Our destiny is bound up with the whole created order.
— Trystan Owain Hughes
My friend Trystan was kind enough to share my piece about Christianity and the environment last week. If the comments on his Facebook page are any indication, Gnosticism — the idea that everything physical is cursed and only souls matter — is alive and well.
In a response on his blog, Trystan identifies three philosophical and cultural movements behind our tendency to ignore the plight of the natural world. What’s at stake here is a choice between two competing visions of salvation: a narrow (and ultimately unsatisfying), souls-only view on the one hand, and a more holistic, whole-creation vision of redemption on the other.
If we choose the former, then…
We are left with a bleakly individualistic and person-centred theology that is alien to much of the Bible and to the spirituality that Jesus himself practices in the gospels. Salvation, after all, is not merely about us as individuals, as even our destiny is bound up with the entire created order.
Besides, if salvation is just about individual souls, then what did Jesus mean by “the renewal of all things”? And did Paul mean when he said God would “reconcile to himself all things,” including “things on earth”?
In recent years, the phrase “human flourishing” has gained popularity in evangelical circles. (If you’ve ever attended a Q conference, one of the TED-style events put on by Gabe Lyons, then you know what I mean.) “Human flourishing” is much better than the souls-only view of salvation. It affirms that the whole person matters to God. But I want to take it a step further: I believe the biblical vision is not just for human flourishing but for whole-creation flourishing. That’s where our story is heading.
By the way, Trystan has a great book called The Compassion Quest, which lays out in greater detail his vision for an outward-focused, whole-creation faith. It’s one of those books that should be required reading for every Christian.
6 thoughts on “Salvation of individual souls? Or the renewal of all things?”
So in your view, which matters more: the temporary human suffering which people experience in this lifetime, or the eternal suffering they will experience if they don’t hear and believe the gospel? There IS something worse than death! It is saddening to hear you put down those who are zealous for the gospel.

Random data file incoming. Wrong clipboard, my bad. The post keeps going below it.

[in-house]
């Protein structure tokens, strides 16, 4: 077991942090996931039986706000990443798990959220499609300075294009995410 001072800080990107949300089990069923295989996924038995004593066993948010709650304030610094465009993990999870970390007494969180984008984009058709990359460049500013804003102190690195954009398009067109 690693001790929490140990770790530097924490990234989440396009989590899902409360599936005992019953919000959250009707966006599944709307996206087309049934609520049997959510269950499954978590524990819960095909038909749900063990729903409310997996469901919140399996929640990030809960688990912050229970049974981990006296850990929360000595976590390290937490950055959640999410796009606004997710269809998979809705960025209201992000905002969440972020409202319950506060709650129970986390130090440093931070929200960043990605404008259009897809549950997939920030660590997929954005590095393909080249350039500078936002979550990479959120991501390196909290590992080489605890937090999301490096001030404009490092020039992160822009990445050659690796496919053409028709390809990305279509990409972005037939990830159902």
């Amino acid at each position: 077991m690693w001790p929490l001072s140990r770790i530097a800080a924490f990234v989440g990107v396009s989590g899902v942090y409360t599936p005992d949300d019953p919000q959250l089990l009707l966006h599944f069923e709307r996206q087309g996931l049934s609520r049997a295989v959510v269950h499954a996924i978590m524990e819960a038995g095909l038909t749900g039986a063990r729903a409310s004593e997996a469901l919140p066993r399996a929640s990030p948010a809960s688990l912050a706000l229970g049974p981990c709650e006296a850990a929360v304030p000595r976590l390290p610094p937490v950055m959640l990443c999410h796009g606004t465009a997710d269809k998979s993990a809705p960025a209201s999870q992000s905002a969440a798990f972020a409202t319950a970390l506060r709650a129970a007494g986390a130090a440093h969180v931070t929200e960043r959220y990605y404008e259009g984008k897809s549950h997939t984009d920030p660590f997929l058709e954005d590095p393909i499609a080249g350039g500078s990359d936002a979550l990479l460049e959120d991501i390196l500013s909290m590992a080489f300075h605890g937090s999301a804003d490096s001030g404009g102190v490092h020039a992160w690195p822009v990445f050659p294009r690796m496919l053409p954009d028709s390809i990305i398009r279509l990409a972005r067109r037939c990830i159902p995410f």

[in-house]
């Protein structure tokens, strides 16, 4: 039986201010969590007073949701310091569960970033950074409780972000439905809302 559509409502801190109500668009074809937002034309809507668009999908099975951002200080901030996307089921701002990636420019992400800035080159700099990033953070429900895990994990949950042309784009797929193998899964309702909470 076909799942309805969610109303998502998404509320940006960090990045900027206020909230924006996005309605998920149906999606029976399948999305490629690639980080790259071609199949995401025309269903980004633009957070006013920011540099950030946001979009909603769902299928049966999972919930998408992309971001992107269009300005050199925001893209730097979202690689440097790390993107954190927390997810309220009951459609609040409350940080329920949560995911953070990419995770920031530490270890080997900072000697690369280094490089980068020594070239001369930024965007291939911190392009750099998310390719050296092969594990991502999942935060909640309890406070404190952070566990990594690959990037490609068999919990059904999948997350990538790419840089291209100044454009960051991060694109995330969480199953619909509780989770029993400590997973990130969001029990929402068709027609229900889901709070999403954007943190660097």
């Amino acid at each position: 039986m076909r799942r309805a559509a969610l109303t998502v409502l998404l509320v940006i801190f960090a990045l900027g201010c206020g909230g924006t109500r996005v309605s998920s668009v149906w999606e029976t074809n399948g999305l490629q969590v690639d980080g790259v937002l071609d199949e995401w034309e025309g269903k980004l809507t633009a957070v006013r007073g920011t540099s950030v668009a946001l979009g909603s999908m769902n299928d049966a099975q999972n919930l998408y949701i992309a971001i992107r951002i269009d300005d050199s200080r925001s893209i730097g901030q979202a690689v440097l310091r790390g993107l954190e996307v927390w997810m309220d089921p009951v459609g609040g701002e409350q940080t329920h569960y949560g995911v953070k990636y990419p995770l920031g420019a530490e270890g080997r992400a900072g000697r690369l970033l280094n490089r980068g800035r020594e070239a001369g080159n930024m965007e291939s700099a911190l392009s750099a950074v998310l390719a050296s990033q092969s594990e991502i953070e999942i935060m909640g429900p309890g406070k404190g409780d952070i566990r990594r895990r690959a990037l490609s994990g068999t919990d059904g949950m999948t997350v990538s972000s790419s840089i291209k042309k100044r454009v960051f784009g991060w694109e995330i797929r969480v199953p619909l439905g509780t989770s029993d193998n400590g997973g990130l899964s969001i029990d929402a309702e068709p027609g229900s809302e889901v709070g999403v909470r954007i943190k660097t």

I’m not putting down anyone for being zealous for the gospel. I’m questioning their definition of the gospel.
So how do you define the gospel?
Well, first, I try to remember something Scot McKnight wrote once: “The assumption that the gospel can be reduced to a note card is already off on the wrong track.” With that caveat in mind, if I were pressed to give a quick definition of the gospel, I would say that it’s the story of Jesus as the fulfillment of Israel’s story… which is ultimately the story of God making the world right and good again so he can dwell with us. Or, basically the biblical narrative from Genesis to Revelation.
Sorry, WordPress wouldn’t let me reply to your comment directly. While it’s true that the full depth of the Gospel and all its implications could be expounded forever, I think the central message of good news is simple and succinct. Paul seems to be able to define it in a few verses (Romans 1:1-7, Peter’s sermons in Acts etc.). The essence of the Gospel is that a gracious God fulfills all his promises by reconciling us to himself by the sacrifice and substitution of Christ for the forgiveness of our sins and remission of our judgment. No other message will save anyone. It hasn’t changed since the days of the Apostle.
If someone asked you “what do I need to believe to be saved?” what would you tell them?
My explanation is thus: Zeal to help the homeless is nice, I know because I have been homeless. Feeding people matters also, I have also been in soup lines and there is a dire need to help the suffering. The problem is that none of us really merit salvation but it is the grace of God. Helping a person is not a way of getting to heaven if you haven’t been saved. The idea being that a person could have the final choice. That is never true, it is God’s grace only that satisfies the case of salvation.
Doing God’s bidding inside God’s grace of evidence of faith but works alone won’t. I am sorry if that sounds a bit odd but I hope you understand.